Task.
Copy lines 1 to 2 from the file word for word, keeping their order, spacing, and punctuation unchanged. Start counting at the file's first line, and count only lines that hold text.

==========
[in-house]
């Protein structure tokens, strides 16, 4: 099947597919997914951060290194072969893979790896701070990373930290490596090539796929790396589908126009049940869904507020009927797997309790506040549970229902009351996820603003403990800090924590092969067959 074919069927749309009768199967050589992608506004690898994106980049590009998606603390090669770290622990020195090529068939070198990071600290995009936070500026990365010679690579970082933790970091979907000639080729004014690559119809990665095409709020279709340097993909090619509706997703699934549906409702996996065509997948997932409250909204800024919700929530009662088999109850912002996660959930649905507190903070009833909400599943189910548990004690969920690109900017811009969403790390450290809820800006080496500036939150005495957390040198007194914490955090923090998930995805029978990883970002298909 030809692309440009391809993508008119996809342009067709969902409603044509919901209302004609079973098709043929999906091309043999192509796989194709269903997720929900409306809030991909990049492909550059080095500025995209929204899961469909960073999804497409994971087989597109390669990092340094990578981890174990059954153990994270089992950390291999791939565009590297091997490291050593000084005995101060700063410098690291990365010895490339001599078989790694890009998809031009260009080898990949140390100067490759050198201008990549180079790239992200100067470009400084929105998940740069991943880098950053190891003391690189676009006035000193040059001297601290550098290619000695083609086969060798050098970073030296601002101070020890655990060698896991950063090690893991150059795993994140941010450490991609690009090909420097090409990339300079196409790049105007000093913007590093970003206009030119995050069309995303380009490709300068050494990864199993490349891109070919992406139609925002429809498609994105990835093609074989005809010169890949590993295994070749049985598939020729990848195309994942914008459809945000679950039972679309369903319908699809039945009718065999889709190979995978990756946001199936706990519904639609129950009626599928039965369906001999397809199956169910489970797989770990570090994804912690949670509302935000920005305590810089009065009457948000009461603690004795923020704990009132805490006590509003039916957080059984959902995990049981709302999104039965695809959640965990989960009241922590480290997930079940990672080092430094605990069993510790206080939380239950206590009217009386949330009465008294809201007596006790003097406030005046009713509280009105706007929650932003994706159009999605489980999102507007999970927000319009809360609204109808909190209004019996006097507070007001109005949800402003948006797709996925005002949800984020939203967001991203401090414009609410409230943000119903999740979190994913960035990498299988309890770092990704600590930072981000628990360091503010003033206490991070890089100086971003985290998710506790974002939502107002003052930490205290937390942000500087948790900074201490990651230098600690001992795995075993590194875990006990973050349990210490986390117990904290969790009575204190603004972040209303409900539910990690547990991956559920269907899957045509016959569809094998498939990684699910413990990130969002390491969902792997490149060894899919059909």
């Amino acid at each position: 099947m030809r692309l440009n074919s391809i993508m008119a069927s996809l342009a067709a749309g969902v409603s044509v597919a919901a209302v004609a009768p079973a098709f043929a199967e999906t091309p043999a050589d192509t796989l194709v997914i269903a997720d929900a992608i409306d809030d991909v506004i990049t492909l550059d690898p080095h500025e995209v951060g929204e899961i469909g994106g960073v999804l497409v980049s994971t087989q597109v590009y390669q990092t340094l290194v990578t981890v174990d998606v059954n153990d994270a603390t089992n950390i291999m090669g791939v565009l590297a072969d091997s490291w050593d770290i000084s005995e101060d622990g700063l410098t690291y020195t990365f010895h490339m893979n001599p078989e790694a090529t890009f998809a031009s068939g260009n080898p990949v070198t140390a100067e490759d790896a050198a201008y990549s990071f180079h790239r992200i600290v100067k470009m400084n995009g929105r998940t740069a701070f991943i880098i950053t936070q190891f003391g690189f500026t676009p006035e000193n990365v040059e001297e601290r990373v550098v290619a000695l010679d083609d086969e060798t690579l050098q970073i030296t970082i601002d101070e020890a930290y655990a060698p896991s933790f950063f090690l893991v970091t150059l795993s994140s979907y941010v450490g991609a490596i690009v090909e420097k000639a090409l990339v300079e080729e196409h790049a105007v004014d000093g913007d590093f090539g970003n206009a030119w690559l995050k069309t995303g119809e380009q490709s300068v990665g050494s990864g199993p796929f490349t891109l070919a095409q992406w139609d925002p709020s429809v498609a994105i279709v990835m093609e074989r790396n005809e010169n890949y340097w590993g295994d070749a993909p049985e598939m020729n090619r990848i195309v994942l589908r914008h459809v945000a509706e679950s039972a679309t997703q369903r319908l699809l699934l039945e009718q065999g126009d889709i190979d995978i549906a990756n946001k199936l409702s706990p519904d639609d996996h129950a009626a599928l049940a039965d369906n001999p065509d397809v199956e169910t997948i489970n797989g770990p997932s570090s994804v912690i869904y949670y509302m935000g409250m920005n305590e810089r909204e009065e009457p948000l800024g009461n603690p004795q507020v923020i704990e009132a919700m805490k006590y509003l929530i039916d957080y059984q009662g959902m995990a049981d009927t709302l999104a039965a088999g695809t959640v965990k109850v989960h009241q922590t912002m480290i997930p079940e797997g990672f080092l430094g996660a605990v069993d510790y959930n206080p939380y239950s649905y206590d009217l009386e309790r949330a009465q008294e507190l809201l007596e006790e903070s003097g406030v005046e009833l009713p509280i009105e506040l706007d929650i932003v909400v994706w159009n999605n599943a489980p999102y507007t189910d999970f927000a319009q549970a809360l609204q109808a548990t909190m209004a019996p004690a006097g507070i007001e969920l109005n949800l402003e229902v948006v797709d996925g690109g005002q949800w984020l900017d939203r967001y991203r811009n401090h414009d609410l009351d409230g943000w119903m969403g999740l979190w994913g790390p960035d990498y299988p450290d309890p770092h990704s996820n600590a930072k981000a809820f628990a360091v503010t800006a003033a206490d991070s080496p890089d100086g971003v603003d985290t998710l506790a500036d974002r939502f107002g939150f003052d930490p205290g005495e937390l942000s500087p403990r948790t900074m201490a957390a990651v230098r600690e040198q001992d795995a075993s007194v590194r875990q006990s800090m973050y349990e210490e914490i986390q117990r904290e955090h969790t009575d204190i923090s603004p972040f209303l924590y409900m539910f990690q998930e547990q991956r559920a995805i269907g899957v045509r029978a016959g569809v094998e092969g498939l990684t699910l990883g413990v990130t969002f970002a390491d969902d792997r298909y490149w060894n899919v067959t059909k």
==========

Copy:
[in-house]
């Protein structure tokens, strides 16, 4: 099947597919997914951060290194072969893979790896701070990373930290490596090539796929790396589908126009049940869904507020009927797997309790506040549970229902009351996820603003403990800090924590092969067959 074919069927749309009768199967050589992608506004690898994106980049590009998606603390090669770290622990020195090529068939070198990071600290995009936070500026990365010679690579970082933790970091979907000639080729004014690559119809990665095409709020279709340097993909090619509706997703699934549906409702996996065509997948997932409250909204800024919700929530009662088999109850912002996660959930649905507190903070009833909400599943189910548990004690969920690109900017811009969403790390450290809820800006080496500036939150005495957390040198007194914490955090923090998930995805029978990883970002298909 030809692309440009391809993508008119996809342009067709969902409603044509919901209302004609079973098709043929999906091309043999192509796989194709269903997720929900409306809030991909990049492909550059080095500025995209929204899961469909960073999804497409994971087989597109390669990092340094990578981890174990059954153990994270089992950390291999791939565009590297091997490291050593000084005995101060700063410098690291990365010895490339001599078989790694890009998809031009260009080898990949140390100067490759050198201008990549180079790239992200100067470009400084929105998940740069991943880098950053190891003391690189676009006035000193040059001297601290550098290619000695083609086969060798050098970073030296601002101070020890655990060698896991950063090690893991150059795993994140941010450490991609690009090909420097090409990339300079196409790049105007000093913007590093970003206009030119995050069309995303380009490709300068050494990864199993490349891109070919992406139609925002429809498609994105990835093609074989005809010169890949590993295994070749049985598939020729990848195309994942914008459809945000679950039972679309369903319908699809039945009718065999889709190979995978990756946001199936706990519904639609129950009626599928039965369906001999397809199956169910489970797989770990570090994804912690949670509302935000920005305590810089009065009457948000009461603690004795923020704990009132805490006590509003039916957080059984959902995990049981709302999104039965695809959640965990989960009241922590480290997930079940990672080092430094605990069993510790206080939380239950206590009217009386949330009465008294809201007596006790003097406030005046009713509280009105706007929650932003994706159009999605489980999102507007999970927000319009809360609204109808909190209004019996006097507070007001109005949800402003948006797709996925005002949800984020939203967001991203401090414009609410409230943000119903999740979190994913960035990498299988309890770092990704600590930072981000628990360091503010003033206490991070890089100086971003985290998710506790974002939502107002003052930490205290937390942000500087948790900074201490990651230098600690001992795995075993590194875990006990973050349990210490986390117990904290969790009575204190603004972040209303409900539910990690547990991956559920269907899957045509016959569809094998498939990684699910413990990130969002390491969902792997490149060894899919059909």